Brannon Ingram Assistant Professor of Religion, Department of Religious Studies
Brannon D. Ingram is a specialist in the study of Islam in modern South Asia and South Africa, with a particular focus on Sufism and traditionally educated Muslim scholars (ulama). He received his B.A. in Religion from Reed College, his M.A. in Islamic Studies from Leiden University, and his Ph.D. in Religious Studies (2011) from the University of North Carolina at Chapel Hill.
Professor Ingram is currently completing a monograph on the global network of Islamic seminaries based at the Dar al-Ulum Deoband in north India, examining how this network has shaped debates about Sufism, ethics and politics in the locales where Deobandi scholars have exerted the most influence, including India, Pakistan and South Africa. He is especially interested in how Deobandi scholars have sought to implement their reformist vision of Islam in the public sphere via popular texts written for a lay Muslim audience, and how the Tablighi Jama'at (now the world’s largest Muslim revivalist organization) emerged out of Deoband’s reformist project. Other research interests include the history of Western representations of the ‘mystical’ in Islam and practices of reading and Qur’an interpretation in colonial India. His research has been supported by the Fulbright, the Social Science Research Council, and the Andrew W. Mellon Foundation, among others. At Northwestern, he regularly teaches the Introduction to Islam as well as advanced courses on Sufism, Islamic Law, the Qur’an, and Reform and Revival in Modern Islam.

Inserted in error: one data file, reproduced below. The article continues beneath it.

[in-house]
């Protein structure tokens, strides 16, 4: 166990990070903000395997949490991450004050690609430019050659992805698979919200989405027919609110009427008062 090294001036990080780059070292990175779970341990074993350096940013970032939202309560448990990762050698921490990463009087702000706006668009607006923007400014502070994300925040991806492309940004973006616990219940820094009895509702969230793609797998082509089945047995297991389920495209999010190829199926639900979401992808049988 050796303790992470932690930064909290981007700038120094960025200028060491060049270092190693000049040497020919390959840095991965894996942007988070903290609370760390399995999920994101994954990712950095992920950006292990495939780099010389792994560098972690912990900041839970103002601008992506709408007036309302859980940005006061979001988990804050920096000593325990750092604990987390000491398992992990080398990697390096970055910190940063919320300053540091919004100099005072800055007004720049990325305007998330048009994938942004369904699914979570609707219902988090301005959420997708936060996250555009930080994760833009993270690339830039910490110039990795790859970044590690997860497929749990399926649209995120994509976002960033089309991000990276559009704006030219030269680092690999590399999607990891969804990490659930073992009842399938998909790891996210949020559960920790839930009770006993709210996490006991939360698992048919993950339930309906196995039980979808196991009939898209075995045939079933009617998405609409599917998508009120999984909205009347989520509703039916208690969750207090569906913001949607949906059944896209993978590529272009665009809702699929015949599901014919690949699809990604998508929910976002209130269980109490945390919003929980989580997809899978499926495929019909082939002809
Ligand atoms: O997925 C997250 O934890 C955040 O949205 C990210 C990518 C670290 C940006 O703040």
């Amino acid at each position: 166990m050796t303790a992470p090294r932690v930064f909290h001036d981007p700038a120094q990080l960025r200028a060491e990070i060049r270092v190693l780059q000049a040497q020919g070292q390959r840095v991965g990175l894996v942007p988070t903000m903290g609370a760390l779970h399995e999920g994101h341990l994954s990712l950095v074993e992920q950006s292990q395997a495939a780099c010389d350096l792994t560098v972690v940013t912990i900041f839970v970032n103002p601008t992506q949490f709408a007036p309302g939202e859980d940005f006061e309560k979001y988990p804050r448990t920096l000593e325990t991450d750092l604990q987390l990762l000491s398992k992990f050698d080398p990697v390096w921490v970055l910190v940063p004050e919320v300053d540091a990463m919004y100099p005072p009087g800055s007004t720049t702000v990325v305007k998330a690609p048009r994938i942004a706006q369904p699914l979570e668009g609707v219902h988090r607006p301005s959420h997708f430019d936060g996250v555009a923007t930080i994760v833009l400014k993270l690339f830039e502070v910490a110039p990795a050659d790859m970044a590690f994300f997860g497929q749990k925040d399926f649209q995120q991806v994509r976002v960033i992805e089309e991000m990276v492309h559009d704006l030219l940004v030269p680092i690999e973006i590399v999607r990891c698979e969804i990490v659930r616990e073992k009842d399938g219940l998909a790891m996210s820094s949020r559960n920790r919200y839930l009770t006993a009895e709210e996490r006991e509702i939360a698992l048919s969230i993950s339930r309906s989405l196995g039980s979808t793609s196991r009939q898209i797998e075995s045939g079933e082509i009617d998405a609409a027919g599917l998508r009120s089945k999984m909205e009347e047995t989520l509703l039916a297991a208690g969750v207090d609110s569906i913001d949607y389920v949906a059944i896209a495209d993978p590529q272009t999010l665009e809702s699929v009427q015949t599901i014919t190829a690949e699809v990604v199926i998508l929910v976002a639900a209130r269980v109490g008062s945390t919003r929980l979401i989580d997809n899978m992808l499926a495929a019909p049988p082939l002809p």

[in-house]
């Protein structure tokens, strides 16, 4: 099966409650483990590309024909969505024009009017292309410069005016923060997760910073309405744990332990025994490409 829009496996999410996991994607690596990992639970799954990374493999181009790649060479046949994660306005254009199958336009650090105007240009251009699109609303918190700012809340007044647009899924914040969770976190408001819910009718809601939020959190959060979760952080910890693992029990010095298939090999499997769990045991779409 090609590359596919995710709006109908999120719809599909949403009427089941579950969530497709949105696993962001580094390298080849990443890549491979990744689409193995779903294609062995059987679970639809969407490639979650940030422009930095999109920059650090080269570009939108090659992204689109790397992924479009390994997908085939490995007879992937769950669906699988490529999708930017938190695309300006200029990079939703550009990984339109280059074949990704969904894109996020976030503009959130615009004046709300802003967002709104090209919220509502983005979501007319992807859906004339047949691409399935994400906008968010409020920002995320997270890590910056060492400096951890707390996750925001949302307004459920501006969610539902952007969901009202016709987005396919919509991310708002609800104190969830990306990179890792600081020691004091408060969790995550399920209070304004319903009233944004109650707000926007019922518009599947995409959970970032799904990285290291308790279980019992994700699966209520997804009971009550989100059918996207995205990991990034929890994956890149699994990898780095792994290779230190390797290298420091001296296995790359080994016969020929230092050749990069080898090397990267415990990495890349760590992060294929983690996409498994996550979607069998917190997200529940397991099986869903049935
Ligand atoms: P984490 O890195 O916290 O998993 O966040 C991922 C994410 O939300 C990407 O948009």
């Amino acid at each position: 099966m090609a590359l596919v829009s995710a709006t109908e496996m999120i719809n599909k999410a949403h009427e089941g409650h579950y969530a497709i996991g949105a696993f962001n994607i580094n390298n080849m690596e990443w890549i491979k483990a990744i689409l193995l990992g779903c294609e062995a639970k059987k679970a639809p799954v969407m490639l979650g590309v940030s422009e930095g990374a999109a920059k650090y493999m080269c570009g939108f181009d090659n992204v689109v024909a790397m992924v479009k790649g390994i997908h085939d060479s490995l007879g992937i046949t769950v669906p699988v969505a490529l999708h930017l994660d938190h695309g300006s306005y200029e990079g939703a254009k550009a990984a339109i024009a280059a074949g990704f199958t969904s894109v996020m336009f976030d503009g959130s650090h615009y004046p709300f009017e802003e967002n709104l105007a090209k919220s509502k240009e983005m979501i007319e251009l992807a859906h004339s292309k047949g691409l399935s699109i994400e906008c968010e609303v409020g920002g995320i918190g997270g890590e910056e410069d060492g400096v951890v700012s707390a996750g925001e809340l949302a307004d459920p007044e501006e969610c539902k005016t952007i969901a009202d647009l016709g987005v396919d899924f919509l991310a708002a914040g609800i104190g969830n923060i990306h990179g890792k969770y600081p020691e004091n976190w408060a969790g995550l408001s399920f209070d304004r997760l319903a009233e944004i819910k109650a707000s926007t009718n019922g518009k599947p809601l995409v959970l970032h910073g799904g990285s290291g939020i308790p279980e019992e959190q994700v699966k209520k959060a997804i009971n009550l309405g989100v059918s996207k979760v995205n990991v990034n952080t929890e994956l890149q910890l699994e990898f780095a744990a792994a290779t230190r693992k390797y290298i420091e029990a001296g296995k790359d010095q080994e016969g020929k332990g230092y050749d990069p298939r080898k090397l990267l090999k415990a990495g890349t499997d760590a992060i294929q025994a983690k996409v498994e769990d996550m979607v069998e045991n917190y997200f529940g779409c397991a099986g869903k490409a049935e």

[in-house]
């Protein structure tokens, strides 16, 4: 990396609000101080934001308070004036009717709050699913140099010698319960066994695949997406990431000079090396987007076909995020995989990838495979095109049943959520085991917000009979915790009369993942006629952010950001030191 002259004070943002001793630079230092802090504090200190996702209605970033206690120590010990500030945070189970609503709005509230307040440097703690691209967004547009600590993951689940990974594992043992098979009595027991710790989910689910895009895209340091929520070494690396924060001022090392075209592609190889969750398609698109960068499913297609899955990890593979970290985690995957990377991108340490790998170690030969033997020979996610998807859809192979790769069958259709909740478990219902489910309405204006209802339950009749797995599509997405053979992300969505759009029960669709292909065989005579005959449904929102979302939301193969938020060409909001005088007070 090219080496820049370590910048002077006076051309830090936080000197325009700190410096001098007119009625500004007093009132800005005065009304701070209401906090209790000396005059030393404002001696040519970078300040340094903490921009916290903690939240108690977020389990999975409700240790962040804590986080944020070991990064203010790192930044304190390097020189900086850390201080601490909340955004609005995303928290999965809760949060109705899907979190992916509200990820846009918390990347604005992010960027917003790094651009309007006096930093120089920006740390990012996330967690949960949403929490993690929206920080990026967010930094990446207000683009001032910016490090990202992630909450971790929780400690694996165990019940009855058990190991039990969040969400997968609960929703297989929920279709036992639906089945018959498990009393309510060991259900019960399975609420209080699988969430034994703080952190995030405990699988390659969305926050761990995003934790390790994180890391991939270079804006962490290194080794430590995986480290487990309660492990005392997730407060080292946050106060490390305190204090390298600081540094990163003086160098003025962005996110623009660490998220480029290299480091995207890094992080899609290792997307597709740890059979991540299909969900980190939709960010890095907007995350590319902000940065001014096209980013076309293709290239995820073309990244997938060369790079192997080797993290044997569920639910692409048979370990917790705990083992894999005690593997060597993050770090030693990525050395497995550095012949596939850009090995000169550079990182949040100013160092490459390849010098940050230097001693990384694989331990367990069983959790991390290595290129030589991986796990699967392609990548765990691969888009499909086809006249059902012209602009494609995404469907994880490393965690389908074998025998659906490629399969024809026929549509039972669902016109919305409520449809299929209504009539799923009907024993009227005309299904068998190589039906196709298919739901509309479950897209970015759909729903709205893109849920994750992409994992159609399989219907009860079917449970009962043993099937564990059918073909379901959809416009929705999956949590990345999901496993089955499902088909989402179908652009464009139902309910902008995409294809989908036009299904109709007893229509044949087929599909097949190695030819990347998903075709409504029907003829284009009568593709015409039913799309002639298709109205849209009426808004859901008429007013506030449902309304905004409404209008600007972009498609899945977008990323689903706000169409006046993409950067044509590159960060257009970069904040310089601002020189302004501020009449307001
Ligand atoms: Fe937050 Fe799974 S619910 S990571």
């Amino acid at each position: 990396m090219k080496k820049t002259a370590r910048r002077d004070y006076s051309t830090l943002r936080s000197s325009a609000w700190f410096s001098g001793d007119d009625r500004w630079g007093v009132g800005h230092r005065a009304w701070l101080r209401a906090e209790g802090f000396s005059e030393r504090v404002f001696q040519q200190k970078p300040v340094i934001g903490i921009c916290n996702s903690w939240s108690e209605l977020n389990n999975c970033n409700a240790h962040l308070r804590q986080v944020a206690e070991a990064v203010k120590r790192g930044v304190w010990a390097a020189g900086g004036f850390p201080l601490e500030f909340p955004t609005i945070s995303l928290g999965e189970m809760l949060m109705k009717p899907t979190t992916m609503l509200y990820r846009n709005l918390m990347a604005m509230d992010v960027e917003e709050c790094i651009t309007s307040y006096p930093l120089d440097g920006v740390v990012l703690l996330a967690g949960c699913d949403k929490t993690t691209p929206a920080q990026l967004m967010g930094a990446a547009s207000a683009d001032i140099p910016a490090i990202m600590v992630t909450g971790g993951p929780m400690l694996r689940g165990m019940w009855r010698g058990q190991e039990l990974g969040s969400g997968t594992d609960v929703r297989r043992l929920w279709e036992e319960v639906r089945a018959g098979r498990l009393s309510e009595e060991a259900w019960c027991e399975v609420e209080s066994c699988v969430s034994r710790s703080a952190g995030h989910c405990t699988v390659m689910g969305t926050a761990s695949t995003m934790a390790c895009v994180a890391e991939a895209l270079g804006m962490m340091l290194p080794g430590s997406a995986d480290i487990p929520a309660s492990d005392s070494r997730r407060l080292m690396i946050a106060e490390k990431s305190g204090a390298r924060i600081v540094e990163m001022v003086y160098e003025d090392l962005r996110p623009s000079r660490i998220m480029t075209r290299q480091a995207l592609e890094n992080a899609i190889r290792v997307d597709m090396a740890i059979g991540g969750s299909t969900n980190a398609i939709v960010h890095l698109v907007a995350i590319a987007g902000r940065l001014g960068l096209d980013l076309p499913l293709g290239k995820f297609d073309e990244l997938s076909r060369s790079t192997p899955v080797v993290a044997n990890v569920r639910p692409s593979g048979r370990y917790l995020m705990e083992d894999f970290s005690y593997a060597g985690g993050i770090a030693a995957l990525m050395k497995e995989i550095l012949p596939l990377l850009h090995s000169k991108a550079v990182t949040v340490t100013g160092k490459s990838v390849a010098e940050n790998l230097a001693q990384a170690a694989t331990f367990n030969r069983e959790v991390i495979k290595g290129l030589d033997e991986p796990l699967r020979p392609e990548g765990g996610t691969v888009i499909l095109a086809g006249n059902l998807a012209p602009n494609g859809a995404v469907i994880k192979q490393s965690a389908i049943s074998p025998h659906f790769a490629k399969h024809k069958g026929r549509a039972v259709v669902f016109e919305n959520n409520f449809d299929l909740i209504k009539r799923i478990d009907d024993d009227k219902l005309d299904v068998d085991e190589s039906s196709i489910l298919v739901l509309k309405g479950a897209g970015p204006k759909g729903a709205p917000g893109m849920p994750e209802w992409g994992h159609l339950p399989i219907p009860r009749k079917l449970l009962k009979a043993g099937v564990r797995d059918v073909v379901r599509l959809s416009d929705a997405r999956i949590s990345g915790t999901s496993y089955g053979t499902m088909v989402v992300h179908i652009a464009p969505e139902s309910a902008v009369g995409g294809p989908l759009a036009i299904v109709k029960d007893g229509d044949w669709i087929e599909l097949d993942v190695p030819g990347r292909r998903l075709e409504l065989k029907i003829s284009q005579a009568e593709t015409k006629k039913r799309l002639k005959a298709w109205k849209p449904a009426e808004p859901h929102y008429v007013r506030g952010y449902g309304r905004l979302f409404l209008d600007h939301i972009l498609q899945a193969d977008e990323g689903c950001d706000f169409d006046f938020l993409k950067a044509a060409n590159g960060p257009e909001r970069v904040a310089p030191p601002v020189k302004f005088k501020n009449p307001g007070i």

“Crises of the Public in Muslim India: Critiquing ‘Custom’ at Aligarh and Deoband,” South Asia: Journal of South Asian Studies 38, 3 (2015): 403-18.
“What is a Public? Notes from South Asia,” (with J. Barton Scott), South Asia: Journal of South Asian Studies 38, 3 (2015): 357-70.
“Public Islam in Post-Apartheid South Africa: The Radio Islam Controversy,” Critical Research on Religion 3, 1 (2015): 72–85.
“The Portable Madrasa: Print, Publics and the Authority of the Deobandi ‘Ulama,” Modern Asian Studies 48, 4 (2014): 845–871.
“Sufis, Scholars and Scapegoats: Rashid Ahmad Gangohi and the Deobandi Critique of Sufism,” The Muslim World 99, 3 (2009): 478 – 501.
“René Guénon and the Traditionalist Polemic,” in Olav Hammer and Kocku von Stuckrad, eds. Polemical Encounters: Esoteric Discourse and its Others, Leiden, The Netherlands: E. J. Brill, 2007: 201 – 226.